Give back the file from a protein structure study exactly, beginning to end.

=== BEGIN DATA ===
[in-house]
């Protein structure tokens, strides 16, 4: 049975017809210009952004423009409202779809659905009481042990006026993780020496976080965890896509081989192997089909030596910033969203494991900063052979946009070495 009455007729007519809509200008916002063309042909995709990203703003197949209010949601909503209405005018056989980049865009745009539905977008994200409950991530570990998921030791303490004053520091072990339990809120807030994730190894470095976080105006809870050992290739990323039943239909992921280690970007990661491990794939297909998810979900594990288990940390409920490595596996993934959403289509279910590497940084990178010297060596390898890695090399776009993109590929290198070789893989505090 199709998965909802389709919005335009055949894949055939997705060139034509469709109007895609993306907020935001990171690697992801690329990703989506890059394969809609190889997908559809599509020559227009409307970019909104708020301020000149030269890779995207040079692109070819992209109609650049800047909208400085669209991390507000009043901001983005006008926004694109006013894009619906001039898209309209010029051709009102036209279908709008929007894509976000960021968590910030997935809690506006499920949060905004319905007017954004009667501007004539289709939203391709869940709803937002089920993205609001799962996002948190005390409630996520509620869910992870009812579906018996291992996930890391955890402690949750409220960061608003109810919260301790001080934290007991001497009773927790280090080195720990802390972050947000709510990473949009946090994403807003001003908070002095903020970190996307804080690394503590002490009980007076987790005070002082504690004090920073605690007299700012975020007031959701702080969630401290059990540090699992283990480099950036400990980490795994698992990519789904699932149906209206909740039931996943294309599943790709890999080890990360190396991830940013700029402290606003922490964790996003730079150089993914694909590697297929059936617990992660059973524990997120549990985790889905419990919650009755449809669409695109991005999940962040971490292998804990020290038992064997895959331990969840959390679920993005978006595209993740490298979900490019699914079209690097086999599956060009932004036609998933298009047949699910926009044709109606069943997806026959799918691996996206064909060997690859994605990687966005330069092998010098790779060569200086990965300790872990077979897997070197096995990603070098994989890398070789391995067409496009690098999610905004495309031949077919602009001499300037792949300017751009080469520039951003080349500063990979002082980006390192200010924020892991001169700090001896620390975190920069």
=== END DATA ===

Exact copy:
[in-house]
């Protein structure tokens, strides 16, 4: 049975017809210009952004423009409202779809659905009481042990006026993780020496976080965890896509081989192997089909030596910033969203494991900063052979946009070495 009455007729007519809509200008916002063309042909995709990203703003197949209010949601909503209405005018056989980049865009745009539905977008994200409950991530570990998921030791303490004053520091072990339990809120807030994730190894470095976080105006809870050992290739990323039943239909992921280690970007990661491990794939297909998810979900594990288990940390409920490595596996993934959403289509279910590497940084990178010297060596390898890695090399776009993109590929290198070789893989505090 199709998965909802389709919005335009055949894949055939997705060139034509469709109007895609993306907020935001990171690697992801690329990703989506890059394969809609190889997908559809599509020559227009409307970019909104708020301020000149030269890779995207040079692109070819992209109609650049800047909208400085669209991390507000009043901001983005006008926004694109006013894009619906001039898209309209010029051709009102036209279908709008929007894509976000960021968590910030997935809690506006499920949060905004319905007017954004009667501007004539289709939203391709869940709803937002089920993205609001799962996002948190005390409630996520509620869910992870009812579906018996291992996930890391955890402690949750409220960061608003109810919260301790001080934290007991001497009773927790280090080195720990802390972050947000709510990473949009946090994403807003001003908070002095903020970190996307804080690394503590002490009980007076987790005070002082504690004090920073605690007299700012975020007031959701702080969630401290059990540090699992283990480099950036400990980490795994698992990519789904699932149906209206909740039931996943294309599943790709890999080890990360190396991830940013700029402290606003922490964790996003730079150089993914694909590697297929059936617990992660059973524990997120549990985790889905419990919650009755449809669409695109991005999940962040971490292998804990020290038992064997895959331990969840959390679920993005978006595209993740490298979900490019699914079209690097086999599956060009932004036609998933298009047949699910926009044709109606069943997806026959799918691996996206064909060997690859994605990687966005330069092998010098790779060569200086990965300790872990077979897997070197096995990603070098994989890398070789391995067409496009690098999610905004495309031949077919602009001499300037792949300017751009080469520039951003080349500063990979002082980006390192200010924020892991001169700090001896620390975190920069």